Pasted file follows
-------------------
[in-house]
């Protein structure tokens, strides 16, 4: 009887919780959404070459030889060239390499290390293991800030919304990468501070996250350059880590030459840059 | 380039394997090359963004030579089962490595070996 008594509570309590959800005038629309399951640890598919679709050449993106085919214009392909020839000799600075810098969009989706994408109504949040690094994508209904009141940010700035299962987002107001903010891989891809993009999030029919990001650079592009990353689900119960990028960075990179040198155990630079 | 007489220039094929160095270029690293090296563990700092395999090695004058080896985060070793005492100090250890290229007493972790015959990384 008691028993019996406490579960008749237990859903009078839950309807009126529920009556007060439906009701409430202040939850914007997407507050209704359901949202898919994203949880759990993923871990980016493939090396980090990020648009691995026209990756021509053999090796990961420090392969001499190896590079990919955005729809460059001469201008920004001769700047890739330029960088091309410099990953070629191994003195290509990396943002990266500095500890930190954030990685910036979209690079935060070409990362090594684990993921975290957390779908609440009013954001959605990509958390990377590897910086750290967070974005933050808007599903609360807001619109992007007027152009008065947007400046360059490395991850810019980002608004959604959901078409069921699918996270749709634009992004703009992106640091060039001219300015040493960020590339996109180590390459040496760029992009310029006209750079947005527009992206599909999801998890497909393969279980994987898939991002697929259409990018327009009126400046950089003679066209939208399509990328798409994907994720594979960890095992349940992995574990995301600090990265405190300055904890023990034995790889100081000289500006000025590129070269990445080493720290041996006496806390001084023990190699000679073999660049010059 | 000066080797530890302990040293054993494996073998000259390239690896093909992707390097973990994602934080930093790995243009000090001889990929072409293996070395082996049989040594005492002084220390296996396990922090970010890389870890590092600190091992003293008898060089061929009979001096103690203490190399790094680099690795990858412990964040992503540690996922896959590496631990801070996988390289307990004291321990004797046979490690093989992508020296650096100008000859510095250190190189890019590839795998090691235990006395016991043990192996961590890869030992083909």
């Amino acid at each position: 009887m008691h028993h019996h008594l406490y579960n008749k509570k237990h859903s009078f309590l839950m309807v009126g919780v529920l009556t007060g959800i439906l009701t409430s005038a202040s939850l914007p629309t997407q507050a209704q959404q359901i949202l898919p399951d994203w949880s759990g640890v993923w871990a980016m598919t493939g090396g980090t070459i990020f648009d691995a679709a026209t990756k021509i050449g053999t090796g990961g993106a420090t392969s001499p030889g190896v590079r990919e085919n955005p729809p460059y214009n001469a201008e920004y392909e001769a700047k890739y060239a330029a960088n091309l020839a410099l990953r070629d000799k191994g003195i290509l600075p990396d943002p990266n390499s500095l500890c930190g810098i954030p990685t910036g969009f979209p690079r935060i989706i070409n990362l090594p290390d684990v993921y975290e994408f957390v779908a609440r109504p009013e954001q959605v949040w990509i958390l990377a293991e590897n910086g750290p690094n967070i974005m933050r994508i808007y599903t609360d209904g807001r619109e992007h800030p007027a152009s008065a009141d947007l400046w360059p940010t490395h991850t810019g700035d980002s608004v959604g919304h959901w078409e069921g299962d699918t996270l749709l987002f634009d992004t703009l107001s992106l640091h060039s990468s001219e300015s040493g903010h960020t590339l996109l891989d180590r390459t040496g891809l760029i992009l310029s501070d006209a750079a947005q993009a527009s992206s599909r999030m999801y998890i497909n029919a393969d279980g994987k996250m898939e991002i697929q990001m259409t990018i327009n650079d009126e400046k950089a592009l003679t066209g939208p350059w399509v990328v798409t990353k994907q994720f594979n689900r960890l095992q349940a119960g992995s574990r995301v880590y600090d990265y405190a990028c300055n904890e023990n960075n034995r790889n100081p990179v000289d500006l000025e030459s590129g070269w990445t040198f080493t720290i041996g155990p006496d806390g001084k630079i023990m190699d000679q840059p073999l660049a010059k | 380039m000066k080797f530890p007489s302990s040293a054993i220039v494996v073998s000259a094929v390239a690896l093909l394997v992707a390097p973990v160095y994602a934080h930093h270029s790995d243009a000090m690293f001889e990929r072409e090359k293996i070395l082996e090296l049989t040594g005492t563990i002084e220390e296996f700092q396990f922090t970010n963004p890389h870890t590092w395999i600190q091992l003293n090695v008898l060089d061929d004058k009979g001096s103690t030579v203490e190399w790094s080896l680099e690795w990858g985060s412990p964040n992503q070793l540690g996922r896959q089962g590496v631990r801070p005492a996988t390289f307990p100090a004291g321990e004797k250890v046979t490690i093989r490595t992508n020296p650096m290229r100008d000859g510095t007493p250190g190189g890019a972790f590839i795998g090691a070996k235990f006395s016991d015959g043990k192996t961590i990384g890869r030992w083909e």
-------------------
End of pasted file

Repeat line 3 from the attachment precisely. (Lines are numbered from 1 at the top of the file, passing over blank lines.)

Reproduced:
């Amino acid at each position: 009887m008691h028993h019996h008594l406490y579960n008749k509570k237990h859903s009078f309590l839950m309807v009126g919780v529920l009556t007060g959800i439906l009701t409430s005038a202040s939850l914007p629309t997407q507050a209704q959404q359901i949202l898919p399951d994203w949880s759990g640890v993923w871990a980016m598919t493939g090396g980090t070459i990020f648009d691995a679709a026209t990756k021509i050449g053999t090796g990961g993106a420090t392969s001499p030889g190896v590079r990919e085919n955005p729809p460059y214009n001469a201008e920004y392909e001769a700047k890739y060239a330029a960088n091309l020839a410099l990953r070629d000799k191994g003195i290509l600075p990396d943002p990266n390499s500095l500890c930190g810098i954030p990685t910036g969009f979209p690079r935060i989706i070409n990362l090594p290390d684990v993921y975290e994408f957390v779908a609440r109504p009013e954001q959605v949040w990509i958390l990377a293991e590897n910086g750290p690094n967070i974005m933050r994508i808007y599903t609360d209904g807001r619109e992007h800030p007027a152009s008065a009141d947007l400046w360059p940010t490395h991850t810019g700035d980002s608004v959604g919304h959901w078409e069921g299962d699918t996270l749709l987002f634009d992004t703009l107001s992106l640091h060039s990468s001219e300015s040493g903010h960020t590339l996109l891989d180590r390459t040496g891809l760029i992009l310029s501070d006209a750079a947005q993009a527009s992206s599909r999030m999801y998890i497909n029919a393969d279980g994987k996250m898939e991002i697929q990001m259409t990018i327009n650079d009126e400046k950089a592009l003679t066209g939208p350059w399509v990328v798409t990353k994907q994720f594979n689900r960890l095992q349940a119960g992995s574990r995301v880590y600090d990265y405190a990028c300055n904890e023990n960075n034995r790889n100081p990179v000289d500006l000025e030459s590129g070269w990445t040198f080493t720290i041996g155990p006496d806390g001084k630079i023990m190699d000679q840059p073999l660049a010059k | 380039m000066k080797f530890p007489s302990s040293a054993i220039v494996v073998s000259a094929v390239a690896l093909l394997v992707a390097p973990v160095y994602a934080h930093h270029s790995d243009a000090m690293f001889e990929r072409e090359k293996i070395l082996e090296l049989t040594g005492t563990i002084e220390e296996f700092q396990f922090t970010n963004p890389h870890t590092w395999i600190q091992l003293n090695v008898l060089d061929d004058k009979g001096s103690t030579v203490e190399w790094s080896l680099e690795w990858g985060s412990p964040n992503q070793l540690g996922r896959q089962g590496v631990r801070p005492a996988t390289f307990p100090a004291g321990e004797k250890v046979t490690i093989r490595t992508n020296p650096m290229r100008d000859g510095t007493p250190g190189g890019a972790f590839i795998g090691a070996k235990f006395s016991d015959g043990k192996t961590i990384g890869r030992w083909e």